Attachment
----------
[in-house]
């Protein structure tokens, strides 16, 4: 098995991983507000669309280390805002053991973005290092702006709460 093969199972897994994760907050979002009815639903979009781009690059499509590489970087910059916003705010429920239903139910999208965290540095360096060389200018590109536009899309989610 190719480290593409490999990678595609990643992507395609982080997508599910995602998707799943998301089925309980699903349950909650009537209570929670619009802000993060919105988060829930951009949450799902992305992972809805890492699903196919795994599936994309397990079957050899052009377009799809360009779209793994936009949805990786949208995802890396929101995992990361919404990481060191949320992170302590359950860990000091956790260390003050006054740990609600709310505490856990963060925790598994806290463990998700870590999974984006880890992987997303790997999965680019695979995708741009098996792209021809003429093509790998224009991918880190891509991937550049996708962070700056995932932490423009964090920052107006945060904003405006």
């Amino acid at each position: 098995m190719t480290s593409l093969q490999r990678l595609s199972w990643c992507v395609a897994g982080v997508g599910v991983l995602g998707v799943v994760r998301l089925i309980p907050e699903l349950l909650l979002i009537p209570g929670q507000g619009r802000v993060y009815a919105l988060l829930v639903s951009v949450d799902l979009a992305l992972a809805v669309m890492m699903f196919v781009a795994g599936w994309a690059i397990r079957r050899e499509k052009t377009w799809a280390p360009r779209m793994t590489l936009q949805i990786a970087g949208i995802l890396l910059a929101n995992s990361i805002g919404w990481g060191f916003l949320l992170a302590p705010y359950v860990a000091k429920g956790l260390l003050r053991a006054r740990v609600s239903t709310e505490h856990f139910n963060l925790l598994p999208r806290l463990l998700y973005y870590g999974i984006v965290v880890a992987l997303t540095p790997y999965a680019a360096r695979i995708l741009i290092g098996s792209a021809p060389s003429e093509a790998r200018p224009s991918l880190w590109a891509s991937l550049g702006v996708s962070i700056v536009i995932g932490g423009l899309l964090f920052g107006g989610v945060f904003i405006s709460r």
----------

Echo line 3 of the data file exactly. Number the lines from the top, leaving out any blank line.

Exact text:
């Amino acid at each position: 098995m190719t480290s593409l093969q490999r990678l595609s199972w990643c992507v395609a897994g982080v997508g599910v991983l995602g998707v799943v994760r998301l089925i309980p907050e699903l349950l909650l979002i009537p209570g929670q507000g619009r802000v993060y009815a919105l988060l829930v639903s951009v949450d799902l979009a992305l992972a809805v669309m890492m699903f196919v781009a795994g599936w994309a690059i397990r079957r050899e499509k052009t377009w799809a280390p360009r779209m793994t590489l936009q949805i990786a970087g949208i995802l890396l910059a929101n995992s990361i805002g919404w990481g060191f916003l949320l992170a302590p705010y359950v860990a000091k429920g956790l260390l003050r053991a006054r740990v609600s239903t709310e505490h856990f139910n963060l925790l598994p999208r806290l463990l998700y973005y870590g999974i984006v965290v880890a992987l997303t540095p790997y999965a680019a360096r695979i995708l741009i290092g098996s792209a021809p060389s003429e093509a790998r200018p224009s991918l880190w590109a891509s991937l550049g702006v996708s962070i700056v536009i995932g932490g423009l899309l964090f920052g107006g989610v945060f904003i405006s709460r």